"I Declare War" was not an exceptionally violent rap song. It was a very typical violent rap song, with profanity and N-words, boasting about shooting and killing.
This was how NPR defined the concept behind the album, "the creation myth of a black superhero set in 1960s Italy." Ghostface "leaves to start a black syndicate, falls in love with a boss's daughter and makes a ton of money importing cocaine. For these crimes, the criminal organization he came up in murders him and dumps his body in a vat of acetate. His former friends press 12 records from his remains, but when those records play, his vengeful spirit arises. Though he was rebuffed and disrespected in life, in legend the Ghostface Killah becomes immortal."
It should be seen as "totally ignorant institutionalized racism" for record executives to make millions of dollars selling an assembly line of poisonous music that glamorizes a violent criminal lifestyle. After many decades in which tens of thousands of young black men were gunned down by other young black men, how can it be said that country music is the genre that's terribly insensitive to what's happening on this war front? This rolling slaughter is now the "rough edges of our history," and the popular culture glorifies it, romanticizes it and commodifies it.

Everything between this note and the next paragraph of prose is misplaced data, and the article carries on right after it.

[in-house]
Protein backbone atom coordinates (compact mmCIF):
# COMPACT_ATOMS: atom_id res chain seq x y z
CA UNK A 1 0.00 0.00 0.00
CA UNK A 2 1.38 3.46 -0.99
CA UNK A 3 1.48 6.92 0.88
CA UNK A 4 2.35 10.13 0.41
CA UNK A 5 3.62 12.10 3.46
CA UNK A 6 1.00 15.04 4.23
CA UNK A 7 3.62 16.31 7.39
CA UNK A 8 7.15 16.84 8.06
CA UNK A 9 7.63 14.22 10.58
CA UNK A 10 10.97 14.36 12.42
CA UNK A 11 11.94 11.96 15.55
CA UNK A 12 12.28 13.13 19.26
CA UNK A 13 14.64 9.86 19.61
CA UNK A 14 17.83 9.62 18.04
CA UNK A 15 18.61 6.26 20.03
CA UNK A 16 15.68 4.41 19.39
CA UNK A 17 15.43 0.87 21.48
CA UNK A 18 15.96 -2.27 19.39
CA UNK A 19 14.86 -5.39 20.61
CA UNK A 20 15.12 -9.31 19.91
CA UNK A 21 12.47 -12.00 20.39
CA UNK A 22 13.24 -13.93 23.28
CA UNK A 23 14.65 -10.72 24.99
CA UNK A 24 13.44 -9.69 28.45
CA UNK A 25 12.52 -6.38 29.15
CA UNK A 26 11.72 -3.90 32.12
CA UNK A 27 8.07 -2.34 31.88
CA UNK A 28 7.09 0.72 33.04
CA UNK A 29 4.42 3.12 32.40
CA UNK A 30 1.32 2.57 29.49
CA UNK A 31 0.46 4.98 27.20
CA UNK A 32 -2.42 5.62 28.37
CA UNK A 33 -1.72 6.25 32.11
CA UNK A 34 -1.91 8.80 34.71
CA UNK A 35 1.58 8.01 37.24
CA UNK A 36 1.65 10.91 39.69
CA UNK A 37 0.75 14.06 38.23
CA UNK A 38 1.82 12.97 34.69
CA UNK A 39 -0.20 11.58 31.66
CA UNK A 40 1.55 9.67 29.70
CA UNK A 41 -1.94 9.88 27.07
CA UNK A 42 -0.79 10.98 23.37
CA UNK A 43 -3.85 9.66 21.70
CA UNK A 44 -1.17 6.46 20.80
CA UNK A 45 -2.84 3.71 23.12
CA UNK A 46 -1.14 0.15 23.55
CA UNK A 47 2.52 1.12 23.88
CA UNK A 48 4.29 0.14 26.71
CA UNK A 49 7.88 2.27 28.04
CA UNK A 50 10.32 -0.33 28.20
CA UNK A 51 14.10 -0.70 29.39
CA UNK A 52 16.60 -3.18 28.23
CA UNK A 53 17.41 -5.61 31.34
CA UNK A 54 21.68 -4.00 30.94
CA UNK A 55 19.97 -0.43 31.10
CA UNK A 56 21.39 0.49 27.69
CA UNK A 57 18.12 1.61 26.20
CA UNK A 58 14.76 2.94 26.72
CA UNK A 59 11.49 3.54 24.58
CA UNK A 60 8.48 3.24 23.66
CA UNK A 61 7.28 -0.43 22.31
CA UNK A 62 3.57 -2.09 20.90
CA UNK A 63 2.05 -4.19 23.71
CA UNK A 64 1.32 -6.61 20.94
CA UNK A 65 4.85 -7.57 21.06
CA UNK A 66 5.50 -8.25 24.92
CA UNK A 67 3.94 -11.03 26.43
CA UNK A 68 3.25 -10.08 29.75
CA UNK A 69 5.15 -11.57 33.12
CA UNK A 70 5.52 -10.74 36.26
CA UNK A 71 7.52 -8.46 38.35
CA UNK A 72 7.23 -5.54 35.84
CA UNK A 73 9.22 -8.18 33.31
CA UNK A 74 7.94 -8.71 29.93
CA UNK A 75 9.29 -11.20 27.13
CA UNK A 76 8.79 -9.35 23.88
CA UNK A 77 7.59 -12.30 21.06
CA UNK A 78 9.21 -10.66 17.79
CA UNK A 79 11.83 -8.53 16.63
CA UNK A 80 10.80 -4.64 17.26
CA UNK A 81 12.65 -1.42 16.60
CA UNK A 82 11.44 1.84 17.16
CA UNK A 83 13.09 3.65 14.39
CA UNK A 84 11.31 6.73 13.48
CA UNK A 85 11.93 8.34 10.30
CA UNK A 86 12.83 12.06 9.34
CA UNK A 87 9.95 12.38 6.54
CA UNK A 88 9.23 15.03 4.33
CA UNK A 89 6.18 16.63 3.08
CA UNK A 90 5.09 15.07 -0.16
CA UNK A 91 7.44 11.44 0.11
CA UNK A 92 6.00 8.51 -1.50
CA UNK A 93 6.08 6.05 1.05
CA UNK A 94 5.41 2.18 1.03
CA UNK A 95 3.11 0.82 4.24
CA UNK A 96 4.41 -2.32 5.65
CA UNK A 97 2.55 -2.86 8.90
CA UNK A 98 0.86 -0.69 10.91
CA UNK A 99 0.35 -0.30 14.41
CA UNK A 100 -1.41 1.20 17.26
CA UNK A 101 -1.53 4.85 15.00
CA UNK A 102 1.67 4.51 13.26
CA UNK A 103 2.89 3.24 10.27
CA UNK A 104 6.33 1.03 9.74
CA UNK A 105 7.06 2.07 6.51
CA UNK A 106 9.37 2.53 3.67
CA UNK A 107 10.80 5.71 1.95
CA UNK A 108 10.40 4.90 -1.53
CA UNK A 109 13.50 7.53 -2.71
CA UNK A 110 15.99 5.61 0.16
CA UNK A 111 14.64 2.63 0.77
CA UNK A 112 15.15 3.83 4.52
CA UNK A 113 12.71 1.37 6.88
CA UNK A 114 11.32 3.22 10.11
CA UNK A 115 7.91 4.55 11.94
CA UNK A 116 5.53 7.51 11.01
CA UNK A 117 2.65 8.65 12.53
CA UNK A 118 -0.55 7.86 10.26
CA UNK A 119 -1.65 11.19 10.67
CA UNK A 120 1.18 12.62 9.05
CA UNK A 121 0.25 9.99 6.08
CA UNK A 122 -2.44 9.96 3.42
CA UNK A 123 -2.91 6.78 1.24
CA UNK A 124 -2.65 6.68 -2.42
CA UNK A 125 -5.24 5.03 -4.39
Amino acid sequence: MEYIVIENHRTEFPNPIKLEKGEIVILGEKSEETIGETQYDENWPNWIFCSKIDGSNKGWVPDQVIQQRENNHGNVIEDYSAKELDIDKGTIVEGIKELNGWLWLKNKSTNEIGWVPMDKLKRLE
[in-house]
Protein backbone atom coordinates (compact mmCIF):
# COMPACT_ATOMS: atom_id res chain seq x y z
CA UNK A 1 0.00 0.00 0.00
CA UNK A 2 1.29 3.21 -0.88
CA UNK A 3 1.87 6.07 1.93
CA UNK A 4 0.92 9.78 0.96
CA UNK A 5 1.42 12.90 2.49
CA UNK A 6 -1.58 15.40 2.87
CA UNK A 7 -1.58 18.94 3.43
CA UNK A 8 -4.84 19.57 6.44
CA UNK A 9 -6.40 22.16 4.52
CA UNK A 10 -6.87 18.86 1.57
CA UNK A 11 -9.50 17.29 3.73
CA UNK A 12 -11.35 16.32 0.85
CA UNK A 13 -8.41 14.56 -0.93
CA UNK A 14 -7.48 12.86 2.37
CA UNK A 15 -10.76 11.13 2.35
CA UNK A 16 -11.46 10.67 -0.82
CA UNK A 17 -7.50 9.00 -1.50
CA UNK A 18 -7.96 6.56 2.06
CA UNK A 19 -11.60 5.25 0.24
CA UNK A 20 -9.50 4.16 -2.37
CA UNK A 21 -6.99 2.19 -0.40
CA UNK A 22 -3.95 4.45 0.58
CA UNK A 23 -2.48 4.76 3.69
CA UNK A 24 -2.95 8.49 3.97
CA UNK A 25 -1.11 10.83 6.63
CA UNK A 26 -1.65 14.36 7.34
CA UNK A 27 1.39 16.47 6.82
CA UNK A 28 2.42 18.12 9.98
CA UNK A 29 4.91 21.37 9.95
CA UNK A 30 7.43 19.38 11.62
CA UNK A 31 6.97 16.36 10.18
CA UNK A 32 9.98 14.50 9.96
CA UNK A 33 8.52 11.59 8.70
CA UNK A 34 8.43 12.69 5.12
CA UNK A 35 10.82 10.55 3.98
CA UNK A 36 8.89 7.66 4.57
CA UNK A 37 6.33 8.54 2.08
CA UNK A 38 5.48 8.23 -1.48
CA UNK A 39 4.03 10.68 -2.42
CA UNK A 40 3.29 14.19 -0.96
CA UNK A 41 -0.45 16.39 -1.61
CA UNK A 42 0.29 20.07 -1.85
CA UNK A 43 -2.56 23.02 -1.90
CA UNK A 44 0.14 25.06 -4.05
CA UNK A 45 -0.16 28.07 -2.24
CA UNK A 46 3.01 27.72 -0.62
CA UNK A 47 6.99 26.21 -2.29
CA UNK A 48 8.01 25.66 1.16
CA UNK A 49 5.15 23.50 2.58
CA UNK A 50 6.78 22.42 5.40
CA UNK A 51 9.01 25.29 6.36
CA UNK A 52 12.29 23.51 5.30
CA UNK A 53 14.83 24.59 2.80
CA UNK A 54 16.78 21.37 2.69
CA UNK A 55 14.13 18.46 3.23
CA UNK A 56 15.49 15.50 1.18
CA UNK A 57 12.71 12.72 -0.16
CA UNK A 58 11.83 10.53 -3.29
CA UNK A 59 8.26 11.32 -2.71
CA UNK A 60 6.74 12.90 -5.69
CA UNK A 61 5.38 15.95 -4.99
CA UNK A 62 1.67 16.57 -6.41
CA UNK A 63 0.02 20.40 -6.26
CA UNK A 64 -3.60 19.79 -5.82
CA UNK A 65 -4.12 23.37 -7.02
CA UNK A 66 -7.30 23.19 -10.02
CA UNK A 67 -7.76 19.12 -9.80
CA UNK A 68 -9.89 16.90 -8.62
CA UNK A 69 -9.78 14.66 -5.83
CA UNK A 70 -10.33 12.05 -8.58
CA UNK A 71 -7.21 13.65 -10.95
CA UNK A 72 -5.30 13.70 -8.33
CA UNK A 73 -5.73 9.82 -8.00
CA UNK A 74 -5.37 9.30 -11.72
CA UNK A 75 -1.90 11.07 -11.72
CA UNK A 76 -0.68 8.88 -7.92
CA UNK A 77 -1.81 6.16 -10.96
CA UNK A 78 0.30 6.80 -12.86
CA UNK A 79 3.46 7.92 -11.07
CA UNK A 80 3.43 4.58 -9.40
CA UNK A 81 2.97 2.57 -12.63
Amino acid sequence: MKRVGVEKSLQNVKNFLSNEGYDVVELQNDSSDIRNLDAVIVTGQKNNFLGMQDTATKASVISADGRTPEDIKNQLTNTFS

Brad Paisley-shredding NPR is streaming this whole album on its website, applauding how it features "jangly, tumbleweed guitar that warms the cold-hearted comic book-style violence," and hailing one song for how our alleged hero Ghostface Killah "bobs and weaves with the track, but he maintains a forthright and basically conversational sentence structure, which, when he's describing the ways he might murder your children, really twists the knife."
NPR's reviewer is probably referring to the song "Murder Spree," which is a grotesque listing of vicious murder styles -- from dismemberment to pushing brains out the back of a human head. Spin magazine praises its "mix of brute violence and graceful eloquence."
This country is sick and getting sicker. Don't blame Brad Paisley and LL Cool J.
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